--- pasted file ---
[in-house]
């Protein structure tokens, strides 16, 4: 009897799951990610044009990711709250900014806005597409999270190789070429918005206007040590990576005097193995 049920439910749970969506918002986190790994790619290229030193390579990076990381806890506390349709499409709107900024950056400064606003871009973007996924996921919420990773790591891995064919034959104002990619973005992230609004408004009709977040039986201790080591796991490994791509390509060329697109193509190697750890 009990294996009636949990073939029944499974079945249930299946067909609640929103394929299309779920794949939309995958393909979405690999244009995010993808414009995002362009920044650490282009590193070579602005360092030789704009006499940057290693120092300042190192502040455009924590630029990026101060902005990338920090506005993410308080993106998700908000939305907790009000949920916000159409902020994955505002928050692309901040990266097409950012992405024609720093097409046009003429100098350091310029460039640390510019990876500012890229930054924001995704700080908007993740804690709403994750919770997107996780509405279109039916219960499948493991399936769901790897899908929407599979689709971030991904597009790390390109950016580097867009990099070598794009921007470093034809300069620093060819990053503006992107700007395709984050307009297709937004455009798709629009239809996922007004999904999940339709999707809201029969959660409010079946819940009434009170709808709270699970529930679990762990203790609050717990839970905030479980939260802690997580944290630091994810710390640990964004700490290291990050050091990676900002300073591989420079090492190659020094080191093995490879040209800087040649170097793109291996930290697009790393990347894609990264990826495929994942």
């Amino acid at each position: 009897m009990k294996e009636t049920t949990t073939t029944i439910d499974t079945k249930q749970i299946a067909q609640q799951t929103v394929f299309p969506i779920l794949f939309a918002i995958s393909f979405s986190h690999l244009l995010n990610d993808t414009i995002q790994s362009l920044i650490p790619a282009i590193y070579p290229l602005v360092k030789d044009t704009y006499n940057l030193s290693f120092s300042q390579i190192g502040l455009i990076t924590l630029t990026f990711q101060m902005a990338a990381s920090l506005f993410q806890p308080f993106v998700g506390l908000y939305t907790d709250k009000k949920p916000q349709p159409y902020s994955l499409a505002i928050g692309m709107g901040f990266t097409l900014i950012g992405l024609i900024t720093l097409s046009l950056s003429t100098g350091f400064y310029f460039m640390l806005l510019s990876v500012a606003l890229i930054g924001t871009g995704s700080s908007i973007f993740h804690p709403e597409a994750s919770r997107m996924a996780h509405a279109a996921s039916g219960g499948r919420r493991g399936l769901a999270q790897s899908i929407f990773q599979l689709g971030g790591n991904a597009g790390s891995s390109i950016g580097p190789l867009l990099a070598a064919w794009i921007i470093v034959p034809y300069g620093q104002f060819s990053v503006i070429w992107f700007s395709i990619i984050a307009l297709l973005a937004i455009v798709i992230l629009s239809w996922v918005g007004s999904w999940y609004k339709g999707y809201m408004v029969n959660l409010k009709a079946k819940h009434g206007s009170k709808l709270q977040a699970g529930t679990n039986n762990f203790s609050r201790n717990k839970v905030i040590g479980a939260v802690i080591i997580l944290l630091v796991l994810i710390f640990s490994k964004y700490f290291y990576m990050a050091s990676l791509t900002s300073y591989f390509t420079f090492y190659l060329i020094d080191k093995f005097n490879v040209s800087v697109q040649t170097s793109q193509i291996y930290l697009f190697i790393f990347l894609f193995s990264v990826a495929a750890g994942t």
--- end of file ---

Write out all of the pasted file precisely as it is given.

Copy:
[in-house]
């Protein structure tokens, strides 16, 4: 009897799951990610044009990711709250900014806005597409999270190789070429918005206007040590990576005097193995 049920439910749970969506918002986190790994790619290229030193390579990076990381806890506390349709499409709107900024950056400064606003871009973007996924996921919420990773790591891995064919034959104002990619973005992230609004408004009709977040039986201790080591796991490994791509390509060329697109193509190697750890 009990294996009636949990073939029944499974079945249930299946067909609640929103394929299309779920794949939309995958393909979405690999244009995010993808414009995002362009920044650490282009590193070579602005360092030789704009006499940057290693120092300042190192502040455009924590630029990026101060902005990338920090506005993410308080993106998700908000939305907790009000949920916000159409902020994955505002928050692309901040990266097409950012992405024609720093097409046009003429100098350091310029460039640390510019990876500012890229930054924001995704700080908007993740804690709403994750919770997107996780509405279109039916219960499948493991399936769901790897899908929407599979689709971030991904597009790390390109950016580097867009990099070598794009921007470093034809300069620093060819990053503006992107700007395709984050307009297709937004455009798709629009239809996922007004999904999940339709999707809201029969959660409010079946819940009434009170709808709270699970529930679990762990203790609050717990839970905030479980939260802690997580944290630091994810710390640990964004700490290291990050050091990676900002300073591989420079090492190659020094080191093995490879040209800087040649170097793109291996930290697009790393990347894609990264990826495929994942």
């Amino acid at each position: 009897m009990k294996e009636t049920t949990t073939t029944i439910d499974t079945k249930q749970i299946a067909q609640q799951t929103v394929f299309p969506i779920l794949f939309a918002i995958s393909f979405s986190h690999l244009l995010n990610d993808t414009i995002q790994s362009l920044i650490p790619a282009i590193y070579p290229l602005v360092k030789d044009t704009y006499n940057l030193s290693f120092s300042q390579i190192g502040l455009i990076t924590l630029t990026f990711q101060m902005a990338a990381s920090l506005f993410q806890p308080f993106v998700g506390l908000y939305t907790d709250k009000k949920p916000q349709p159409y902020s994955l499409a505002i928050g692309m709107g901040f990266t097409l900014i950012g992405l024609i900024t720093l097409s046009l950056s003429t100098g350091f400064y310029f460039m640390l806005l510019s990876v500012a606003l890229i930054g924001t871009g995704s700080s908007i973007f993740h804690p709403e597409a994750s919770r997107m996924a996780h509405a279109a996921s039916g219960g499948r919420r493991g399936l769901a999270q790897s899908i929407f990773q599979l689709g971030g790591n991904a597009g790390s891995s390109i950016g580097p190789l867009l990099a070598a064919w794009i921007i470093v034959p034809y300069g620093q104002f060819s990053v503006i070429w992107f700007s395709i990619i984050a307009l297709l973005a937004i455009v798709i992230l629009s239809w996922v918005g007004s999904w999940y609004k339709g999707y809201m408004v029969n959660l409010k009709a079946k819940h009434g206007s009170k709808l709270q977040a699970g529930t679990n039986n762990f203790s609050r201790n717990k839970v905030i040590g479980a939260v802690i080591i997580l944290l630091v796991l994810i710390f640990s490994k964004y700490f290291y990576m990050a050091s990676l791509t900002s300073y591989f390509t420079f090492y190659l060329i020094d080191k093995f005097n490879v040209s800087v697109q040649t170097s793109q193509i291996y930290l697009f190697i790393f990347l894609f193995s990264v990826a495929a750890g994942t």